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The Voice of Tokyo for over 50 Years

JAPAN’S NO.1 ENGLISH LIFESTYLE MAGAZINE

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Will Japan’s Devotion to Masks Ever End?

It was never hard to get Japan to mask up

By David McElhinney

Having spent most of 2022 in the UK – where the current attitude towards Covid is along the lines of “What virus?” – I have found it particularly difficult to reacclimatize to Japan’s unwavering devotion to masks. One doesn’t need polls or surveys to see that 99 percent of the public are walking around with little pieces of cloth straddling their faces; rain or shine, night or day, irrespective of the trajectory of Covid case numbers. 

This hit home on one of my first nights back, when I made the mistake of walking bare-faced into a 7-Eleven – ironically, to buy masks – only to be greeted by the unmistakable presence of glaring eyes and slowly retreating strangers. 

Now, I don’t want to pontificate in opposition to expert advice – there are plenty who have pipped me to the post – and I think its admirable the Japanese public don’t need to be threatened with punitive measures to adopt a practice that might benefit their fellow human beings. But I can’t be the only one to have noticed the posturing and lack of logic in the ongoing textile campaign.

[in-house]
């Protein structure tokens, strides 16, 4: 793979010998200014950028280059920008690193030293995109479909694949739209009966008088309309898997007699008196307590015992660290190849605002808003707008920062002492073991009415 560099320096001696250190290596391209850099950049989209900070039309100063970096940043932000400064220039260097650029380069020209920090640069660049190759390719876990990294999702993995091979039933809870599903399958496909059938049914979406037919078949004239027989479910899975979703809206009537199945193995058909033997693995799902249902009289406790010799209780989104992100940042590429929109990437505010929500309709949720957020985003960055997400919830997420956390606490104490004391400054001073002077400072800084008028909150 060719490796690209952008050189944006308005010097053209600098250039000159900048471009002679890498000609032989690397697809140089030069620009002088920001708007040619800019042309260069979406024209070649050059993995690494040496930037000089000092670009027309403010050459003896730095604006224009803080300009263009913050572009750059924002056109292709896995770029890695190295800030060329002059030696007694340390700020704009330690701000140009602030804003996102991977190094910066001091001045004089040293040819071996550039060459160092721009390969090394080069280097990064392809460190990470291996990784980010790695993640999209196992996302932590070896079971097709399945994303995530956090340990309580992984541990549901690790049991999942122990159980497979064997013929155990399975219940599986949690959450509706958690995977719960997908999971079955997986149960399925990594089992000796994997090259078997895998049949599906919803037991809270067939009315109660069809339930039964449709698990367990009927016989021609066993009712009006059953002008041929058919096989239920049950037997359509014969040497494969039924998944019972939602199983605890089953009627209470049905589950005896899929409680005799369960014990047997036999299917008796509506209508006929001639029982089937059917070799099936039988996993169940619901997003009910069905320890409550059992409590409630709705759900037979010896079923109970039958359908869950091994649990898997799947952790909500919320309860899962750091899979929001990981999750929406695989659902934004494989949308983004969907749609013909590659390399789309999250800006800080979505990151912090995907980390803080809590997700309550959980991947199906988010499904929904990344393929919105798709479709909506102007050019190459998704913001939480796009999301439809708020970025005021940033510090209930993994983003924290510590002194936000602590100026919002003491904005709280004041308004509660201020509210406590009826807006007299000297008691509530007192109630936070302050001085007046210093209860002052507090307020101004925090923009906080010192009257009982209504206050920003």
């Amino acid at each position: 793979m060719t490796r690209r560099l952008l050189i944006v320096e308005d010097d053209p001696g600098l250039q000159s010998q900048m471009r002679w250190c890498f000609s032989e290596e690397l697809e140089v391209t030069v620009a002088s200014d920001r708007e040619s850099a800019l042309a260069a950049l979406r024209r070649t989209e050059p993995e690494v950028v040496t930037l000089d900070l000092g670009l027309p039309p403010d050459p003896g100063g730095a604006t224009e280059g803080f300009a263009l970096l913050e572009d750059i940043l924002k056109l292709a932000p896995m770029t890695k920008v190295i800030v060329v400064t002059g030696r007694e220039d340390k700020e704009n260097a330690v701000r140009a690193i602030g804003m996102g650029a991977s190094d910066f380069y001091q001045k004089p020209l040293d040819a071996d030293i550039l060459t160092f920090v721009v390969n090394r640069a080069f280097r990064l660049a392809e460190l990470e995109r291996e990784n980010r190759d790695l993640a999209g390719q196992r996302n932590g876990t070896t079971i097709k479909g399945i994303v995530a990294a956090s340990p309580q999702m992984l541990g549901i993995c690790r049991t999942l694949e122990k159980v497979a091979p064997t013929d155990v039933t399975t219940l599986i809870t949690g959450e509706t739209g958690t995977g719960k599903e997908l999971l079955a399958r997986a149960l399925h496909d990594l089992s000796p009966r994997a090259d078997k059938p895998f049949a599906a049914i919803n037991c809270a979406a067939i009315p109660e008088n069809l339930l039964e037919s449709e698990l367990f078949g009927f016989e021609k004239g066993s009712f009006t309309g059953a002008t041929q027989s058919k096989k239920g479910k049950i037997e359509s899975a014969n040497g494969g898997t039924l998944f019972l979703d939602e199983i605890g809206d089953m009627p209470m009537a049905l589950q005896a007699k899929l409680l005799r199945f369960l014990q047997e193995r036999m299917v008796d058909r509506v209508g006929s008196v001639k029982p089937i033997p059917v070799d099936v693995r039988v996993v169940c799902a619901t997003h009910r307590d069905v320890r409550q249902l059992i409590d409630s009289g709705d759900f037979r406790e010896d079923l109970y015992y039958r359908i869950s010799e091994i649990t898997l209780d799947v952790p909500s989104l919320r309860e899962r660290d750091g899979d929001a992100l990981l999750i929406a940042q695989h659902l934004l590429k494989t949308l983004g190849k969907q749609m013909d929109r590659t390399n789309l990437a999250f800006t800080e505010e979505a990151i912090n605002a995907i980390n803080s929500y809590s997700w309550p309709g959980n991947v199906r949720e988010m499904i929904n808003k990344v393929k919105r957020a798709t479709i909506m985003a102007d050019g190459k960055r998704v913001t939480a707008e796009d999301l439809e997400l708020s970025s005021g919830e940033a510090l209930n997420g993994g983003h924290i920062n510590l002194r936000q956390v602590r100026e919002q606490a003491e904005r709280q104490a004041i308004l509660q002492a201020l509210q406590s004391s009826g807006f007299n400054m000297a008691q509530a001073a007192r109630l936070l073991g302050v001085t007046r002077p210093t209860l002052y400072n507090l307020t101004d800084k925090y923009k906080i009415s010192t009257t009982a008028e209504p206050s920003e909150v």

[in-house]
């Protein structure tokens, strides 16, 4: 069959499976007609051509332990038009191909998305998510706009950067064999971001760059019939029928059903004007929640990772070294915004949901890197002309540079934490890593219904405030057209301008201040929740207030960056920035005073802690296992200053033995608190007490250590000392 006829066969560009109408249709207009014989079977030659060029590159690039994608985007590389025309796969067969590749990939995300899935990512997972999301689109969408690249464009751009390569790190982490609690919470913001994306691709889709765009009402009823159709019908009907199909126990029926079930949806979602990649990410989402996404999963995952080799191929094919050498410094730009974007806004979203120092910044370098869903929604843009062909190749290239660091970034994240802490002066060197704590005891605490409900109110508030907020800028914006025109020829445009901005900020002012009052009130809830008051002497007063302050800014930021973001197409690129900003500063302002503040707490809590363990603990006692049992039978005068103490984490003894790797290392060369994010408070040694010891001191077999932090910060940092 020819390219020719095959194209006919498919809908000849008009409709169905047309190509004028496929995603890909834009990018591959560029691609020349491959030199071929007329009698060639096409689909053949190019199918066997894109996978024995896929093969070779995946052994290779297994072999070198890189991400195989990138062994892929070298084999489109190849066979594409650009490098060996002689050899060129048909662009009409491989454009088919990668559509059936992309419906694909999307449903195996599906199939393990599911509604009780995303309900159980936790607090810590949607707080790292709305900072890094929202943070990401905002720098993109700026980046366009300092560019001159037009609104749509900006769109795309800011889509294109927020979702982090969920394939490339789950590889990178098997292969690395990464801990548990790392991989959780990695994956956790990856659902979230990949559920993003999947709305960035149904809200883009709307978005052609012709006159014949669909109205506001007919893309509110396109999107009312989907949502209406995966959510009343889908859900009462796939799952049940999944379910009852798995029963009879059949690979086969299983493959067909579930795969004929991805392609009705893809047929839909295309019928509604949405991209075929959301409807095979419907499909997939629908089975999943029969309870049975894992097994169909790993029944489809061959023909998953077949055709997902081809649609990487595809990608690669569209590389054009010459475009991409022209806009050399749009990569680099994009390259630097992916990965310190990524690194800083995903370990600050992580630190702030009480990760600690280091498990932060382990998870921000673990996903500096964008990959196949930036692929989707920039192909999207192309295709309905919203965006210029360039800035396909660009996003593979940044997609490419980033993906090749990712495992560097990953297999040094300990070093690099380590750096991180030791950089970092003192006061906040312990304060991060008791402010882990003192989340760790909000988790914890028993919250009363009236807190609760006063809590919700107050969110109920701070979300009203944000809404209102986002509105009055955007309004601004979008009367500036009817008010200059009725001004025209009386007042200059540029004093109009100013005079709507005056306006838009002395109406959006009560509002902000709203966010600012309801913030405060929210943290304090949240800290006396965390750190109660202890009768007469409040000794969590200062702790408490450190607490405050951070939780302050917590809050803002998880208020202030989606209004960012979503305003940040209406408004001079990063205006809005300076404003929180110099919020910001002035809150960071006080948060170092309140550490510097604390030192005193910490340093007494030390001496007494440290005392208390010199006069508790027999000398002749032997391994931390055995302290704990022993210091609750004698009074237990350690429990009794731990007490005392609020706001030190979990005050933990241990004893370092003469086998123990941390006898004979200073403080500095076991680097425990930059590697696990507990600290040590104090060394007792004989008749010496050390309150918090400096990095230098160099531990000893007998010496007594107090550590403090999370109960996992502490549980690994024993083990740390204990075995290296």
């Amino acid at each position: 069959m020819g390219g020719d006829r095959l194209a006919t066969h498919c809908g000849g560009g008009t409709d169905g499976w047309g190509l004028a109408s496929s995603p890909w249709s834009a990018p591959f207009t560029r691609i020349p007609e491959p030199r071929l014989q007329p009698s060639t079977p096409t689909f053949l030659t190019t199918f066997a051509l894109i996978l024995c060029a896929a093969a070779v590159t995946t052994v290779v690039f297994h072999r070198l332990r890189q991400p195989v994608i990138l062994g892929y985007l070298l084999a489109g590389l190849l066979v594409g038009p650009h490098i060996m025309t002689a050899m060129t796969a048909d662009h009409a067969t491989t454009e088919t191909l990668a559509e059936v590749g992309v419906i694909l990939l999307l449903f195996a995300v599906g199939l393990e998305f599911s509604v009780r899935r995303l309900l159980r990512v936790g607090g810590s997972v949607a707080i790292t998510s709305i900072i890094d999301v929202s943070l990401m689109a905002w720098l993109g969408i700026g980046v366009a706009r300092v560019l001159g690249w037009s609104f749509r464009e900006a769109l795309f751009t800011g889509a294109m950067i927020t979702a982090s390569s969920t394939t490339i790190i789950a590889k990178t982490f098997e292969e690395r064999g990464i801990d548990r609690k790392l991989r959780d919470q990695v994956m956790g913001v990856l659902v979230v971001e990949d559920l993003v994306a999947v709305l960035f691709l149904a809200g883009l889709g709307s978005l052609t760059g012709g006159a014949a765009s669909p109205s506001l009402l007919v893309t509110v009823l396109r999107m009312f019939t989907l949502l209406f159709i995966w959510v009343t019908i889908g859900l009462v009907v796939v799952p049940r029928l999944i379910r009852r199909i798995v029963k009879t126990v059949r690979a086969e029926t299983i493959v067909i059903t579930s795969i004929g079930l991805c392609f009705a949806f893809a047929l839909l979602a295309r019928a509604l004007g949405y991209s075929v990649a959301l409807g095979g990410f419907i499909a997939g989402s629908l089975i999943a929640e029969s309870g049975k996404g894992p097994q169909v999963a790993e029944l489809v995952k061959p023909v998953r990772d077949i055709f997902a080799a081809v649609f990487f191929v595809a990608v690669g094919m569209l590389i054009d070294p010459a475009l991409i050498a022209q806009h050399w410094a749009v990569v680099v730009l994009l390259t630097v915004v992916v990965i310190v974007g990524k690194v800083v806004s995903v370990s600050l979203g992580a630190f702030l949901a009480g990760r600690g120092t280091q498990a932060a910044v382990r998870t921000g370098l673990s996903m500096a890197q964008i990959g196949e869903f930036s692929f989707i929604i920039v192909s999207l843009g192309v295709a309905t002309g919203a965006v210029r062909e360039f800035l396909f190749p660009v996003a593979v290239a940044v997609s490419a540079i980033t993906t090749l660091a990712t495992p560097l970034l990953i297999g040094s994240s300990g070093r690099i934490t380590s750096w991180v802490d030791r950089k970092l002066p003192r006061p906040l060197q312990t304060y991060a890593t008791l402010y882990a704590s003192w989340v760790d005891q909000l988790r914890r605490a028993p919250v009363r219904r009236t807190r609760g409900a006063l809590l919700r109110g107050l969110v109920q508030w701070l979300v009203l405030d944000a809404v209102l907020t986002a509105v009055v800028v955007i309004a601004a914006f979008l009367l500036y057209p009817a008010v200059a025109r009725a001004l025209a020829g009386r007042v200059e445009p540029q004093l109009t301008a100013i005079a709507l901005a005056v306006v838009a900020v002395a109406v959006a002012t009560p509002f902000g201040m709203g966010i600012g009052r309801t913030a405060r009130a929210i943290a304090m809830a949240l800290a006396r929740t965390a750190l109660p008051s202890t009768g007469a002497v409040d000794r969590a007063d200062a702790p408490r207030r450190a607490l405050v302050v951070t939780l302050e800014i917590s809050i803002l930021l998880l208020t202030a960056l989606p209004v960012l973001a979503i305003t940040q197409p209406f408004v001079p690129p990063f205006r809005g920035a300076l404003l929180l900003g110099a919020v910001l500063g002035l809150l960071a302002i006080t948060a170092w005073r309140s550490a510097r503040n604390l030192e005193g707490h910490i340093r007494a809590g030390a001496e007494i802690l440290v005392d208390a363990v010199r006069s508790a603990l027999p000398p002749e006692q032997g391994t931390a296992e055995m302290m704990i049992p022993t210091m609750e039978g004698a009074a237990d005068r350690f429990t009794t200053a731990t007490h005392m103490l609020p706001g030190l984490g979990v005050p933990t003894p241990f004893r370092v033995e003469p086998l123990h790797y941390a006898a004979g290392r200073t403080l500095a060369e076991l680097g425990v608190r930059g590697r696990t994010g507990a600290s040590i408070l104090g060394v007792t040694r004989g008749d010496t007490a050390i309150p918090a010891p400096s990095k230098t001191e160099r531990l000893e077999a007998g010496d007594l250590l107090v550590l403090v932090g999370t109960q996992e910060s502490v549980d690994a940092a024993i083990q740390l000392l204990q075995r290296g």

Firstly, cloth masks, which a significant portion of the citizenry wear, are of dubious efficacy – a fact no longer really disputed – as you can read about here, here and here. This was exacerbated further when Delta and Omicron, particularly infectious variants, arrived on the scene.   

Secondly, to be seen with a mask and the actual reason for wearing a mask – i.e., as a coronavirus prevention method – are no longer one and the same. I’ll give you an example: I often see groups of masked people entering small izakaya and bars the size of coffins only to drink, shout, laugh, raconteur, smoke and spittle all over one another before re-masking to go back outside. No one has quite explained the logic of this to me. It’s because there isn’t any. 

The Symbol of an Era

Masks have long existed as symbols of human expression; appearing as performative storytelling devices, decorative artworks, ceremonial motifs and armor designed to protect and intimidate. Only recently has a single type of mask become so globally ubiquitous and with such binary connotations.

According to the orthodoxies of our times, the mask symbolizes those who are caring, empathetic, conscientious and “doing the right thing”; and conversely, those who aren’t. In Japan, where much value is heaped on conformity and keeping up appearances, it’s little surprise this symbol has become so enduring.

But as the mask shifted from a healthcare issue to a sociocultural one, the long-term ramifications of people shielding their faces in almost all interpersonal settings receded into the background. 

In research published by Nature, which assessed how pervasive mask-wearing can affect identification, trust and recognizing emotions, the results were fairly damning.